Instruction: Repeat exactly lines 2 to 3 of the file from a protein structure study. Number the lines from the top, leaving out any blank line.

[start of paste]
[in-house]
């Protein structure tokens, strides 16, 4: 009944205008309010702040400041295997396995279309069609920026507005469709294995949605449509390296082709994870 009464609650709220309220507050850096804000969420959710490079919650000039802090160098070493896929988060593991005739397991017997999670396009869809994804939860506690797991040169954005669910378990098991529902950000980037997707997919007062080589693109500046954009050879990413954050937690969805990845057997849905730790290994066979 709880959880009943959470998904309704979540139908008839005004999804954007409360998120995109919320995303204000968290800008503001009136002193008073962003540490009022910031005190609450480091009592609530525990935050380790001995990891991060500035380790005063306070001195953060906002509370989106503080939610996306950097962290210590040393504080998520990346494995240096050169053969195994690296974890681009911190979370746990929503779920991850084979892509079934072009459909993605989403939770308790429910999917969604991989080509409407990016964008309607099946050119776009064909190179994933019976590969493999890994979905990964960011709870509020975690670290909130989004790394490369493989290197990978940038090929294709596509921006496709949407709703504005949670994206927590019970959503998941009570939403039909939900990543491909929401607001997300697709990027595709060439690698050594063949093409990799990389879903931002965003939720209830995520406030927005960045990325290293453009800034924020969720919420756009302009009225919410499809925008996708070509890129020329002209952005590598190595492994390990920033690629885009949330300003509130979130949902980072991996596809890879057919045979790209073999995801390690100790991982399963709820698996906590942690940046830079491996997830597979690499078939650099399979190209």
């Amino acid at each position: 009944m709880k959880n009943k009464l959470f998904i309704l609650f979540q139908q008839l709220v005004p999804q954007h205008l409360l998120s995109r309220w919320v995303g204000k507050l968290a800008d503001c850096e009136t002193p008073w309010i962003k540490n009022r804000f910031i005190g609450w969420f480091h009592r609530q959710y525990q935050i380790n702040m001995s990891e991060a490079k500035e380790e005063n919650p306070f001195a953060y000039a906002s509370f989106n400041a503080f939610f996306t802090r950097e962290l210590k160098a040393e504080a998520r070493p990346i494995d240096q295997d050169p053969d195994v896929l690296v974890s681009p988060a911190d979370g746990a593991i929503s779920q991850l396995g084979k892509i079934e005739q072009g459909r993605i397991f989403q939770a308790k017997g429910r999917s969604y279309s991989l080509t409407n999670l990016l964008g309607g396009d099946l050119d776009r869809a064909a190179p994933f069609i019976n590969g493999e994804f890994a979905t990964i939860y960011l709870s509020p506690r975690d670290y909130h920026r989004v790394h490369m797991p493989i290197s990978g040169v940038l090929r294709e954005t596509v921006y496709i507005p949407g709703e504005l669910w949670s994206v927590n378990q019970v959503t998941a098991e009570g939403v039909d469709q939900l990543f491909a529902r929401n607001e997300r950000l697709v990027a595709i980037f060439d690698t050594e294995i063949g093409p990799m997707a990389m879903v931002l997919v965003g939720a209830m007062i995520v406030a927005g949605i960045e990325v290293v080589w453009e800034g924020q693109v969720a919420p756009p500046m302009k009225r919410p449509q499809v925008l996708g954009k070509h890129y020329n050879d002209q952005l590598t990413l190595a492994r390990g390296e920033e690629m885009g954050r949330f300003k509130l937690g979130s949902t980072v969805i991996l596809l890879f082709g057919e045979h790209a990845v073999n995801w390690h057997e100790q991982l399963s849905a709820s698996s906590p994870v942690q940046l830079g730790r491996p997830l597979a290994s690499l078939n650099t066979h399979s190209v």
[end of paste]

């Protein structure tokens, strides 16, 4: 009944205008309010702040400041295997396995279309069609920026507005469709294995949605449509390296082709994870 009464609650709220309220507050850096804000969420959710490079919650000039802090160098070493896929988060593991005739397991017997999670396009869809994804939860506690797991040169954005669910378990098991529902950000980037997707997919007062080589693109500046954009050879990413954050937690969805990845057997849905730790290994066979 709880959880009943959470998904309704979540139908008839005004999804954007409360998120995109919320995303204000968290800008503001009136002193008073962003540490009022910031005190609450480091009592609530525990935050380790001995990891991060500035380790005063306070001195953060906002509370989106503080939610996306950097962290210590040393504080998520990346494995240096050169053969195994690296974890681009911190979370746990929503779920991850084979892509079934072009459909993605989403939770308790429910999917969604991989080509409407990016964008309607099946050119776009064909190179994933019976590969493999890994979905990964960011709870509020975690670290909130989004790394490369493989290197990978940038090929294709596509921006496709949407709703504005949670994206927590019970959503998941009570939403039909939900990543491909929401607001997300697709990027595709060439690698050594063949093409990799990389879903931002965003939720209830995520406030927005960045990325290293453009800034924020969720919420756009302009009225919410499809925008996708070509890129020329002209952005590598190595492994390990920033690629885009949330300003509130979130949902980072991996596809890879057919045979790209073999995801390690100790991982399963709820698996906590942690940046830079491996997830597979690499078939650099399979190209």
């Amino acid at each position: 009944m709880k959880n009943k009464l959470f998904i309704l609650f979540q139908q008839l709220v005004p999804q954007h205008l409360l998120s995109r309220w919320v995303g204000k507050l968290a800008d503001c850096e009136t002193p008073w309010i962003k540490n009022r804000f910031i005190g609450w969420f480091h009592r609530q959710y525990q935050i380790n702040m001995s990891e991060a490079k500035e380790e005063n919650p306070f001195a953060y000039a906002s509370f989106n400041a503080f939610f996306t802090r950097e962290l210590k160098a040393e504080a998520r070493p990346i494995d240096q295997d050169p053969d195994v896929l690296v974890s681009p988060a911190d979370g746990a593991i929503s779920q991850l396995g084979k892509i079934e005739q072009g459909r993605i397991f989403q939770a308790k017997g429910r999917s969604y279309s991989l080509t409407n999670l990016l964008g309607g396009d099946l050119d776009r869809a064909a190179p994933f069609i019976n590969g493999e994804f890994a979905t990964i939860y960011l709870s509020p506690r975690d670290y909130h920026r989004v790394h490369m797991p493989i290197s990978g040169v940038l090929r294709e954005t596509v921006y496709i507005p949407g709703e504005l669910w949670s994206v927590n378990q019970v959503t998941a098991e009570g939403v039909d469709q939900l990543f491909a529902r929401n607001e997300r950000l697709v990027a595709i980037f060439d690698t050594e294995i063949g093409p990799m997707a990389m879903v931002l997919v965003g939720a209830m007062i995520v406030a927005g949605i960045e990325v290293v080589w453009e800034g924020q693109v969720a919420p756009p500046m302009k009225r919410p449509q499809v925008l996708g954009k070509h890129y020329n050879d002209q952005l590598t990413l190595a492994r390990g390296e920033e690629m885009g954050r949330f300003k509130l937690g979130s949902t980072v969805i991996l596809l890879f082709g057919e045979h790209a990845v073999n995801w390690h057997e100790q991982l399963s849905a709820s698996s906590p994870v942690q940046l830079g730790r491996p997830l597979a290994s690499l078939n650099t066979h399979s190209v």